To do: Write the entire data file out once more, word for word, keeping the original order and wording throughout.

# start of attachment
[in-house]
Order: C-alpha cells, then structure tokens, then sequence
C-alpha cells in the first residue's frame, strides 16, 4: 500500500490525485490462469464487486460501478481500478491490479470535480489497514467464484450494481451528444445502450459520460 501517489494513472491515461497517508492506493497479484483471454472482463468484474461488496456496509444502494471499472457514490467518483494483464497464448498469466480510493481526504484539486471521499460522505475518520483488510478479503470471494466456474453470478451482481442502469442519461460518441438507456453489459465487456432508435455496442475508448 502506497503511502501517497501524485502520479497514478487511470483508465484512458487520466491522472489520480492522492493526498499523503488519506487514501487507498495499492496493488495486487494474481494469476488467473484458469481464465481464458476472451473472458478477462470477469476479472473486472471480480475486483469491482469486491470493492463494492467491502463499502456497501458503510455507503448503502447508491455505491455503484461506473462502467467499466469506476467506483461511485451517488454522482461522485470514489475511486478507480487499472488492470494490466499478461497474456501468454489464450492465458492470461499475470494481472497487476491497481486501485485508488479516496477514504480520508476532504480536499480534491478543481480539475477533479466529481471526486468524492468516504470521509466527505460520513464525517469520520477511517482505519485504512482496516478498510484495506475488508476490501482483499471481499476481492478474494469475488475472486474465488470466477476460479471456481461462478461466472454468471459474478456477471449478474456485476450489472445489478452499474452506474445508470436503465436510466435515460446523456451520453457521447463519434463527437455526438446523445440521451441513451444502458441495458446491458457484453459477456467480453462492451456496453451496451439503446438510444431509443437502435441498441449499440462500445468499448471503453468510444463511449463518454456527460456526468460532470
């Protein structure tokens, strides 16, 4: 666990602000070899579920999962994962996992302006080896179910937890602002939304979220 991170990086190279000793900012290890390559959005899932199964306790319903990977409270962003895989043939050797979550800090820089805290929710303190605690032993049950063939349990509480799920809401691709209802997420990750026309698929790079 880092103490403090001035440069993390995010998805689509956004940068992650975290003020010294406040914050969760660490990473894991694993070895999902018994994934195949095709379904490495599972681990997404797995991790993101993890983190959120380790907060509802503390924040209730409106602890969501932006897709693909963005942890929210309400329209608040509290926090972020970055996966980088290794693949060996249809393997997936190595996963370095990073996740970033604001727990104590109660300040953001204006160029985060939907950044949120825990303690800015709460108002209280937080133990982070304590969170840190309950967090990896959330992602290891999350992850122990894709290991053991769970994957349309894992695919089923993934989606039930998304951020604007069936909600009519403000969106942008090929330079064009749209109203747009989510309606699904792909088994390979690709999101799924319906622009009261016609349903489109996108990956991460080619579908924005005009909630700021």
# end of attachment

[in-house]
Order: C-alpha cells, then structure tokens, then sequence
C-alpha cells in the first residue's frame, strides 16, 4: 500500500490525485490462469464487486460501478481500478491490479470535480489497514467464484450494481451528444445502450459520460 501517489494513472491515461497517508492506493497479484483471454472482463468484474461488496456496509444502494471499472457514490467518483494483464497464448498469466480510493481526504484539486471521499460522505475518520483488510478479503470471494466456474453470478451482481442502469442519461460518441438507456453489459465487456432508435455496442475508448 502506497503511502501517497501524485502520479497514478487511470483508465484512458487520466491522472489520480492522492493526498499523503488519506487514501487507498495499492496493488495486487494474481494469476488467473484458469481464465481464458476472451473472458478477462470477469476479472473486472471480480475486483469491482469486491470493492463494492467491502463499502456497501458503510455507503448503502447508491455505491455503484461506473462502467467499466469506476467506483461511485451517488454522482461522485470514489475511486478507480487499472488492470494490466499478461497474456501468454489464450492465458492470461499475470494481472497487476491497481486501485485508488479516496477514504480520508476532504480536499480534491478543481480539475477533479466529481471526486468524492468516504470521509466527505460520513464525517469520520477511517482505519485504512482496516478498510484495506475488508476490501482483499471481499476481492478474494469475488475472486474465488470466477476460479471456481461462478461466472454468471459474478456477471449478474456485476450489472445489478452499474452506474445508470436503465436510466435515460446523456451520453457521447463519434463527437455526438446523445440521451441513451444502458441495458446491458457484453459477456467480453462492451456496453451496451439503446438510444431509443437502435441498441449499440462500445468499448471503453468510444463511449463518454456527460456526468460532470
């Protein structure tokens, strides 16, 4: 666990602000070899579920999962994962996992302006080896179910937890602002939304979220 991170990086190279000793900012290890390559959005899932199964306790319903990977409270962003895989043939050797979550800090820089805290929710303190605690032993049950063939349990509480799920809401691709209802997420990750026309698929790079 880092103490403090001035440069993390995010998805689509956004940068992650975290003020010294406040914050969760660490990473894991694993070895999902018994994934195949095709379904490495599972681990997404797995991790993101993890983190959120380790907060509802503390924040209730409106602890969501932006897709693909963005942890929210309400329209608040509290926090972020970055996966980088290794693949060996249809393997997936190595996963370095990073996740970033604001727990104590109660300040953001204006160029985060939907950044949120825990303690800015709460108002209280937080133990982070304590969170840190309950967090990896959330992602290891999350992850122990894709290991053991769970994957349309894992695919089923993934989606039930998304951020604007069936909600009519403000969106942008090929330079064009749209109203747009989510309606699904792909088994390979690709999101799924319906622009009261016609349903489109996108990956991460080619579908924005005009909630700021």